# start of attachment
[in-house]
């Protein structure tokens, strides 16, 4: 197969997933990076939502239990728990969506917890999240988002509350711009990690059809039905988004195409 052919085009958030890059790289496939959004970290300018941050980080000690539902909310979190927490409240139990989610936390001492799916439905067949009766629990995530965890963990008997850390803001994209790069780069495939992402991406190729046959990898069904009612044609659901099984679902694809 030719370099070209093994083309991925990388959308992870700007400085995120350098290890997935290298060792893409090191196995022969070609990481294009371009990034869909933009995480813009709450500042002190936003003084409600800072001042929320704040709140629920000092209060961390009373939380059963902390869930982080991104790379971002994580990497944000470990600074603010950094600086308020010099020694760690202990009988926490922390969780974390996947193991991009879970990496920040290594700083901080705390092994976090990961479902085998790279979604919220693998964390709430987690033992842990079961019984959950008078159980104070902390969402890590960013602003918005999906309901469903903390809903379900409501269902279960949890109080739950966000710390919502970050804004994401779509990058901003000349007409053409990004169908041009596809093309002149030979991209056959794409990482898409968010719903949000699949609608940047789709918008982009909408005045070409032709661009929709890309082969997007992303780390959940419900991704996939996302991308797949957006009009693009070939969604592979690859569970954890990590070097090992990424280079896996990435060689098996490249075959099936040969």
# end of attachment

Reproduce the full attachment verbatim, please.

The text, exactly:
[in-house]
């Protein structure tokens, strides 16, 4: 197969997933990076939502239990728990969506917890999240988002509350711009990690059809039905988004195409 052919085009958030890059790289496939959004970290300018941050980080000690539902909310979190927490409240139990989610936390001492799916439905067949009766629990995530965890963990008997850390803001994209790069780069495939992402991406190729046959990898069904009612044609659901099984679902694809 030719370099070209093994083309991925990388959308992870700007400085995120350098290890997935290298060792893409090191196995022969070609990481294009371009990034869909933009995480813009709450500042002190936003003084409600800072001042929320704040709140629920000092209060961390009373939380059963902390869930982080991104790379971002994580990497944000470990600074603010950094600086308020010099020694760690202990009988926490922390969780974390996947193991991009879970990496920040290594700083901080705390092994976090990961479902085998790279979604919220693998964390709430987690033992842990079961019984959950008078159980104070902390969402890590960013602003918005999906309901469903903390809903379900409501269902279960949890109080739950966000710390919502970050804004994401779509990058901003000349007409053409990004169908041009596809093309002149030979991209056959794409990482898409968010719903949000699949609608940047789709918008982009909408005045070409032709661009929709890309082969997007992303780390959940419900991704996939996302991308797949957006009009693009070939969604592979690859569970954890990590070097090992990424280079896996990435060689098996490249075959099936040969």